In a growing aging population, increasing life expectancy is becoming a secondary concern to mitigating age-related disease and the associated repercussions. Improving health outcomes for rising older population is necessary to decrease the socio-economic burden of age-related disease, while promoting overall population health. Although the human lifespan has greatly expanded over the past century, good health and its maintenance remain topics of importance. Recently, dietary solutions to quelling the aging process have surged in popularity, with intermittent fasting, calorie restriction, and other diet plans spearheading the movement.
Although they have the potential to increase lifespan and delay age-related disease, low-calorie diets and long periods of time without sustenance are not suitable for everyone – especially older individuals. While low carbohydrate and calorie restrictive diets are similar – both reduce serum insulin levels, increase ketone production, and target the same signaling pathways – the former may prove a safe and more efficacious option. Further research is needed to compare the benefits of both diets and their effects on inflammation, cachexia, and aging. However, the current understanding of aging as the main contributor to metabolic decline and diseases such as CVD, type 2 diabetes, and stroke, underscores the importance of slowing down age-related metabolic changes to decrease health risk factors and increase longevity.
Recent research is suggestive of the benefits of carbohydrate restriction, which may be more efficacious at preserving muscle mass, decreasing inflammatory markers, and increasing longevity in older individuals at risk of cachexia. A scientific study led by Dr. Saad Sami Ai Sogair examines how a diet low in carbohydrates yet adequate in fats and proteins can help reverse aging processes and metabolic changes. Published in the Journal of the American Academy of Aesthetic Medicine, his findings reveal that a low carbohydrate diet has the potential to decrease inflammatory markers, enhance insulin sensitivity, and trigger mitochondrial biogenesis, among many other beneficial mechanisms that support the aging body.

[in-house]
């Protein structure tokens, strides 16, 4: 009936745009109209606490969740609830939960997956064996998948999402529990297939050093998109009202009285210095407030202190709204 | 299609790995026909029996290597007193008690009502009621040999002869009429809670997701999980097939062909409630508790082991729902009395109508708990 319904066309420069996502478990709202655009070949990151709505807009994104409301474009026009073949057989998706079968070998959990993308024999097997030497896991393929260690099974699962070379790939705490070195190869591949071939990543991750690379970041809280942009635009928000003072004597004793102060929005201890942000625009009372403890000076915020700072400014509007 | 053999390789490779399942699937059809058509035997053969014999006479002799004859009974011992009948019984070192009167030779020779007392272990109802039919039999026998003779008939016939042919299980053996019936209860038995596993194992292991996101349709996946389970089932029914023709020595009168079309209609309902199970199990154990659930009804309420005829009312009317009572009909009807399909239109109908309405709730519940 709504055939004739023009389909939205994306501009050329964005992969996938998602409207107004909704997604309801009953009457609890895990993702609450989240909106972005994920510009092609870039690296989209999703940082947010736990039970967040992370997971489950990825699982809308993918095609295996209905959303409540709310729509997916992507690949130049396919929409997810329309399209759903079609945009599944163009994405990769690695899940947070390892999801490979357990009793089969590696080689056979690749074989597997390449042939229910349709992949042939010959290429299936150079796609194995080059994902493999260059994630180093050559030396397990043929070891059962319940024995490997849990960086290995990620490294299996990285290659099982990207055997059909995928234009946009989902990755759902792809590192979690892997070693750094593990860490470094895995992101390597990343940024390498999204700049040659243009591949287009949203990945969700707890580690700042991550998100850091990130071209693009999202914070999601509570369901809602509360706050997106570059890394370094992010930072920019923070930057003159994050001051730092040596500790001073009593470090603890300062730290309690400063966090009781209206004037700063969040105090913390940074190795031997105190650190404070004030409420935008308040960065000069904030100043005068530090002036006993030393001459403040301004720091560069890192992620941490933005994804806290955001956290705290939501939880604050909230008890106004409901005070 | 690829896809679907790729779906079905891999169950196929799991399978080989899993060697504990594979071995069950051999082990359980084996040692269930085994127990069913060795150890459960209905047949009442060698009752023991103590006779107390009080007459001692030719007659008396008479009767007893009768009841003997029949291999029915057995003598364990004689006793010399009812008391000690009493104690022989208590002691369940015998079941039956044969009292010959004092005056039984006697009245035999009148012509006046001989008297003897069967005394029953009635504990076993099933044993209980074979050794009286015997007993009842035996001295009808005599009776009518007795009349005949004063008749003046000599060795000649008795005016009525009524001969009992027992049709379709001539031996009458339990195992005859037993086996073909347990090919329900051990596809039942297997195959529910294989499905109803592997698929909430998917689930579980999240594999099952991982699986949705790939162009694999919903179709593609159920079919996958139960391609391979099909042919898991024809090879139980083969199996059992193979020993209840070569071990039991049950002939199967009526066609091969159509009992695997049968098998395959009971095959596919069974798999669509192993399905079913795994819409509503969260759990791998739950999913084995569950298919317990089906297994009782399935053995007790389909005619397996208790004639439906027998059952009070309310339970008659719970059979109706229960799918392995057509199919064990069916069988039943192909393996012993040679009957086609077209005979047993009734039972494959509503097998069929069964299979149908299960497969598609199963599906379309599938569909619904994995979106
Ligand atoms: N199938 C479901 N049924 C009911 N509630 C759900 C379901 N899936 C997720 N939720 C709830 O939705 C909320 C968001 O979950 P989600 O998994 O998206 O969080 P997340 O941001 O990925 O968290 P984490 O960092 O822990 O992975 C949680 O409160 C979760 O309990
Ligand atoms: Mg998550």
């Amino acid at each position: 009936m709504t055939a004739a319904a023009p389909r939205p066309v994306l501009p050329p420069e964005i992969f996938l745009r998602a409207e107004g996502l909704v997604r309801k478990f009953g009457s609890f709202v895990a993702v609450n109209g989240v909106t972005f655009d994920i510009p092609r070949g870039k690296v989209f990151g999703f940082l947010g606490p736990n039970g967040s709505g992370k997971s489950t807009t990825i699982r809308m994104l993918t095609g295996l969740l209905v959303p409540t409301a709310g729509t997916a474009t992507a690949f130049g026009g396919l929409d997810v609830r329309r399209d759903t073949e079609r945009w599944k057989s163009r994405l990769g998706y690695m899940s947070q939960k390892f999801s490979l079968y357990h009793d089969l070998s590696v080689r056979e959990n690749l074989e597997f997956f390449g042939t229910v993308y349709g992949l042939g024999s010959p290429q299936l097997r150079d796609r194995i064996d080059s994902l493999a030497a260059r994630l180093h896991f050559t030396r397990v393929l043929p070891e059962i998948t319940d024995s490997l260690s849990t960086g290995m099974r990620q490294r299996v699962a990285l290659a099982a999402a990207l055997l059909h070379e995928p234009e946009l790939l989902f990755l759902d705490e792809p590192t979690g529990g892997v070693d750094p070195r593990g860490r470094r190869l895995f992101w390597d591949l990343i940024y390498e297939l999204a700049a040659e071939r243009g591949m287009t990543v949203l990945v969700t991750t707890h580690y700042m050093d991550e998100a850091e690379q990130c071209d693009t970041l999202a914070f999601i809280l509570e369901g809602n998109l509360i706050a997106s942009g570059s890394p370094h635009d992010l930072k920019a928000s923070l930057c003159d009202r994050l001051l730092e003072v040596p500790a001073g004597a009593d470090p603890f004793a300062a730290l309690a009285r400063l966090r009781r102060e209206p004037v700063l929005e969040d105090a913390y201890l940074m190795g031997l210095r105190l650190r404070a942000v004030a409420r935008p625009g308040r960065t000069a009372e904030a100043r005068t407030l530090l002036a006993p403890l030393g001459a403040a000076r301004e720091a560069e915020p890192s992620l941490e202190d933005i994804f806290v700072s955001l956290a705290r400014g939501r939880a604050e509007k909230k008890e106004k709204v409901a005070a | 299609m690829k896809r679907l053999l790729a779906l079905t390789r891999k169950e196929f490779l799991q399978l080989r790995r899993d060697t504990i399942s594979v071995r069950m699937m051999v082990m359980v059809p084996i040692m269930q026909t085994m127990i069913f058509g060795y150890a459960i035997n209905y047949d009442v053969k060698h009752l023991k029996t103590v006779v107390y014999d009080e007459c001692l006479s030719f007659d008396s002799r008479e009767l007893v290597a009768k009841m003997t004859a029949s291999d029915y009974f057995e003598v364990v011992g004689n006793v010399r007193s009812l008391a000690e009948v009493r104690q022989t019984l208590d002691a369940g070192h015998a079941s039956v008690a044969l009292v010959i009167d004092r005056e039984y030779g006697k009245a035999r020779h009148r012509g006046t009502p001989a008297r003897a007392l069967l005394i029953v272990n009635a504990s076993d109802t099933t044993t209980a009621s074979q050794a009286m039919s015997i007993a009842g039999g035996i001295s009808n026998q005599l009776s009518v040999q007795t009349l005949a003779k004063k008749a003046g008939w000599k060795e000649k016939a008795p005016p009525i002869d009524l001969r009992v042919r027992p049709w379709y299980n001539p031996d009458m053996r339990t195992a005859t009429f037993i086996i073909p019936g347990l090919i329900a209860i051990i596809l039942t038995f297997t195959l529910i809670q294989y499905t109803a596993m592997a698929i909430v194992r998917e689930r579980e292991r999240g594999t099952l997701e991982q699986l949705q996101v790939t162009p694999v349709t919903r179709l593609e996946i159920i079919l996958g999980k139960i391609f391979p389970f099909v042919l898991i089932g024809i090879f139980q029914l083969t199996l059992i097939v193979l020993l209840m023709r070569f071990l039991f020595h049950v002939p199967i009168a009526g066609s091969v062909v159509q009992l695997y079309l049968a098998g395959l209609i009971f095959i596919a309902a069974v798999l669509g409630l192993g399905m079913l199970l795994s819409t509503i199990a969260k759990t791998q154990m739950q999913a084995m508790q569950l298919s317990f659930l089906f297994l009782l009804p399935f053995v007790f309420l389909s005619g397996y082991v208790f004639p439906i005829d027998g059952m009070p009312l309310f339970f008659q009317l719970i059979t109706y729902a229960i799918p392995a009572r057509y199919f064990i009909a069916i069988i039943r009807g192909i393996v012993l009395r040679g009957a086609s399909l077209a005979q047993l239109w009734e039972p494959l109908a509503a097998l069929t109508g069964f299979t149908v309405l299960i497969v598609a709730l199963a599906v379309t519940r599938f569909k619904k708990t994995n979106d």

Effects of a Low Carbohydrate Diet on Metabolic Changes
Aging is associated with increased pro-inflammatory cytokine production which often leads to chronic inflammation and subsequent insulin resistance. Diets that are high in fat content and low in carbohydrates have been shown to decrease inflammation by inhibiting inflammatory mediators; they can suppress the expression of inflammatory cytokines by restricting NLRP3 inflammasome activity. Reduced inflammation has a positive correlation with extended longevity as well as a decreased risk for cardiometabolic disease.
The development of insulin resistance is associated with increases in pro-inflammatory cytokines and chronic inflammation. High glucose diets have been linked to reduced lifespans in animal and human studies, revealing decreases in sirtuin expression. Improvements in glucose metabolism and insulin sensitivity have been observed in previous studies with low carbohydrate diets leading to better weight and glycemic control.
Body Composition Changes
Increased fat accumulation can occur between the ages of 30 and 70, as subcutaneous fat levels decrease and visceral fat increases due to insulin resistance. Visceral fat in the abdominal region is a significant risk factor for cardiovascular disease, diabetes, and other cardiometabolic conditions. Following a carbohydrate restrictive diet may encourage weight loss, while maintaining muscle mass in those at risk of sarcopenia, as well as increase anabolic hormones while controlling appetite.
With age, there is a progressive loss of mitochondrial function, including in the skeletal muscle cells. Decreases in mitochondrial oxidative capacity and ATP synthesis can contribute to insulin resistance and are a significant risk factor for the development of age-related diseases. A diet that is low in carbohydrates and adequate in fat and proteins may improve mitochondrial function, decreasing oxidative stress, and stimulating ATP production through increased uncoupling protein activity.
Age-related declines in hormone production may lead to increased risk for cardiovascular disease, cognitive decline, and stroke. Studies have found that a low carbohydrate diet may prompt improvements in serum factors, decreasing metabolic mediators, such as insulin, leptin, glucose, and triglycerides. Additionally, such diets can promote weight loss despite not focusing on caloric intake. As such, following a low carbohydrate diet has the potential to mitigate the effects of declining hormonal levels and slow down metabolic changes related to aging.
As Dr. Sogair reveals in his research, the outcomes of various studies demonstrate the promising potential of a low carbohydrate diet – rather than just a decreased caloric intake – to improve metabolic changes associated with aging, increasing longevity while delaying the aging process. Further research in the field will aim to identify the metabolic pathways involved in carbohydrate restriction and subsequent metabolic changes to provide more clinical evidence for the low carbohydrate diet. In the meantime, the risk-to-benefit ratio needs to be assessed for middle-aged individuals following a calorie restrictive diet as new research indicates a carbohydrate restrictive diet may assist them to better adapt to age-related disease and metabolic changes.